Date Night Volunteering Ideas & Resources

August 22, 2018

Don’t have a Do Good Date Night event near you? Well, no need to let that stop you from doing good on your date night. Use this resource to find and create your town date night volunteering opportunities and experiences.

Depending on where you live, there are likely hundreds, if not thousands, of volunteer opportunities available to you. Thankfully, there several websites which have curated these opportunities and have made it easier for people like you and me to find the needle in the haystack.

VolunteerMatch
volunteermatch.org

At the time of writing, VolunteerMatch is working with over 100,000 different nonprofits across the country to help connect them with citizens ready to pitch in. It’s mission: We make it easy for good people and good causes to connect. And it is easy. Simply type in your location on the home page and start sorting through the list of opportunities that the internal search engine compiles. You can also narrow the search by cause and other filters, such as volunteer opportunities that are kid-friendly or appropriate for people aged 55+. This is a great site to get you started.

Corporation for National & Community Service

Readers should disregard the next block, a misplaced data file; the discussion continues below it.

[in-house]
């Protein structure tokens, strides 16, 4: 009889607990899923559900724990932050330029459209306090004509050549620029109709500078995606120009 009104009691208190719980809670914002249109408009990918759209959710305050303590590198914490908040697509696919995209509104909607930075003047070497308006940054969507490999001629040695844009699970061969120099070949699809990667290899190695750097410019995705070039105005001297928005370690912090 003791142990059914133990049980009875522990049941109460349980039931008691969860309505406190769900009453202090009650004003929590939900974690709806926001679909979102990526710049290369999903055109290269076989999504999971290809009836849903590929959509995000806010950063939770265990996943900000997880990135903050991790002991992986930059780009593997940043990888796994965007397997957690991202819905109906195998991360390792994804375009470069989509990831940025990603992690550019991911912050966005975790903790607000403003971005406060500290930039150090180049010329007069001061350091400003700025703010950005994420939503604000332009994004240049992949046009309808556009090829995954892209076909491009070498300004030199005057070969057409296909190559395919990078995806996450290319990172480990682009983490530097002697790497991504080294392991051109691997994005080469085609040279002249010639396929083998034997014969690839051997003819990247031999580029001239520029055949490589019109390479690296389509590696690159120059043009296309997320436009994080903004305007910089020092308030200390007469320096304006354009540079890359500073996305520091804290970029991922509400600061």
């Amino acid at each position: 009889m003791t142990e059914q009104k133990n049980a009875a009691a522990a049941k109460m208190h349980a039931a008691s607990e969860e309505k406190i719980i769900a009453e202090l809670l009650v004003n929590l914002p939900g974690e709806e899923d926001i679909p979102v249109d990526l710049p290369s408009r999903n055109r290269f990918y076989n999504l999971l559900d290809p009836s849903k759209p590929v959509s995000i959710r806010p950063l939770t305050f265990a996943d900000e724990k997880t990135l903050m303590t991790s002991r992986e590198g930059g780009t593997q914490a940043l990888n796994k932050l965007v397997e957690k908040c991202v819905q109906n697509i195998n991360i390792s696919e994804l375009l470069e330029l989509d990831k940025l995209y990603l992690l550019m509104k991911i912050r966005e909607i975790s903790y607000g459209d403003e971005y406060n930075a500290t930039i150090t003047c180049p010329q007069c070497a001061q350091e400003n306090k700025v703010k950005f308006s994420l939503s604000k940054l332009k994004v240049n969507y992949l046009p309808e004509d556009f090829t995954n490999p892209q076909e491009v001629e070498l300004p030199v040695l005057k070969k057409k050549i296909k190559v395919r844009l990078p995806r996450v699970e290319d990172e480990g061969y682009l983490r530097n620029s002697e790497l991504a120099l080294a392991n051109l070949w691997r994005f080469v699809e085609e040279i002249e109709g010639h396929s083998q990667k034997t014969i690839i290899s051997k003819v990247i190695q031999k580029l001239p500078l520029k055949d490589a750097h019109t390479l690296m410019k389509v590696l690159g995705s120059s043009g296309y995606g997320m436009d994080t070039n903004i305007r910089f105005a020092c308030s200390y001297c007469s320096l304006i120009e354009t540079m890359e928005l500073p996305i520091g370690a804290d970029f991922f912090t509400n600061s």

nationalservice.gov/serve

While this site isn’t quite as robust as VolunteerMatch in terms of the number of opportunities listed, it is a great resource for service work, including opportunities specifically related to things like 9/11 and MLK Days of Service. Calling itself a “catalyst for community solutions and champion for the ideal that every American has skills and talents to give,” this organization can also help you with resources for starting your own service project.

Idealist
idealist.org

Idealist’s mission is to connect millions of idealists – people who want to do good – “with opportunities for action and collaboration all over the world.” You can filter volunteer opportunities by geographical area, cause and organization type (such as nonprofit, government and social enterprise, for example). Once you click on a listing, it clearly lists the time commitment (i.e. a few hours a week) and duration (i.e. long-term, short-term, one day). One feature I love is that you can sign up for an email so you can receive new listings that match this search.

HandsOn Network
pointsoflight.org

A segment of Points of Light, a worldwide organization dedicated to volunteer service and mobilizing “millions of people to take action and change the world,” the HandsOn Network has chapters in more than 250 cities across 37 countries to help you bring your time and talent to a cause seamlessly. The site allows you to find your local HandsOn Action Center or sort through volunteer opportunities available in your area. Just this one organization facilitates over 20 million volunteer hours around the world each year, plus its affiliate organizations— generationOn (aimed at engaging kids and teens in service and volunteering), AmeriCorps and The Points of Light Corporate Institute enables even more.